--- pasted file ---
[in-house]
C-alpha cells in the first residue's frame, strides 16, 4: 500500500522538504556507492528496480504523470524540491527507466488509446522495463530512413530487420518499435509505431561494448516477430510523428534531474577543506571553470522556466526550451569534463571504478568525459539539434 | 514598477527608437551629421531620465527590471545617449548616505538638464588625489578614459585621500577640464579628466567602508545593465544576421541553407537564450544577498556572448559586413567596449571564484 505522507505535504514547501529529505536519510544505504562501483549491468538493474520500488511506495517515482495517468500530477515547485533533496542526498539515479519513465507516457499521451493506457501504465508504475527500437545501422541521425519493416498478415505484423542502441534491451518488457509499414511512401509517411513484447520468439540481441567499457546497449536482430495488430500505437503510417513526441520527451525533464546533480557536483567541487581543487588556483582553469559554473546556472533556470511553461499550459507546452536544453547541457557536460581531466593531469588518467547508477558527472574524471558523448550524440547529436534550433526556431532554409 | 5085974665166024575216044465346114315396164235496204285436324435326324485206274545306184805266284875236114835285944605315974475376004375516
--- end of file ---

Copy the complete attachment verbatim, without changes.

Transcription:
[in-house]
C-alpha cells in the first residue's frame, strides 16, 4: 500500500522538504556507492528496480504523470524540491527507466488509446522495463530512413530487420518499435509505431561494448516477430510523428534531474577543506571553470522556466526550451569534463571504478568525459539539434 | 514598477527608437551629421531620465527590471545617449548616505538638464588625489578614459585621500577640464579628466567602508545593465544576421541553407537564450544577498556572448559586413567596449571564484 505522507505535504514547501529529505536519510544505504562501483549491468538493474520500488511506495517515482495517468500530477515547485533533496542526498539515479519513465507516457499521451493506457501504465508504475527500437545501422541521425519493416498478415505484423542502441534491451518488457509499414511512401509517411513484447520468439540481441567499457546497449536482430495488430500505437503510417513526441520527451525533464546533480557536483567541487581543487588556483582553469559554473546556472533556470511553461499550459507546452536544453547541457557536460581531466593531469588518467547508477558527472574524471558523448550524440547529436534550433526556431532554409 | 5085974665166024575216044465346114315396164235496204285436324435326324485206274545306184805266284875236114835285944605315974475376004375516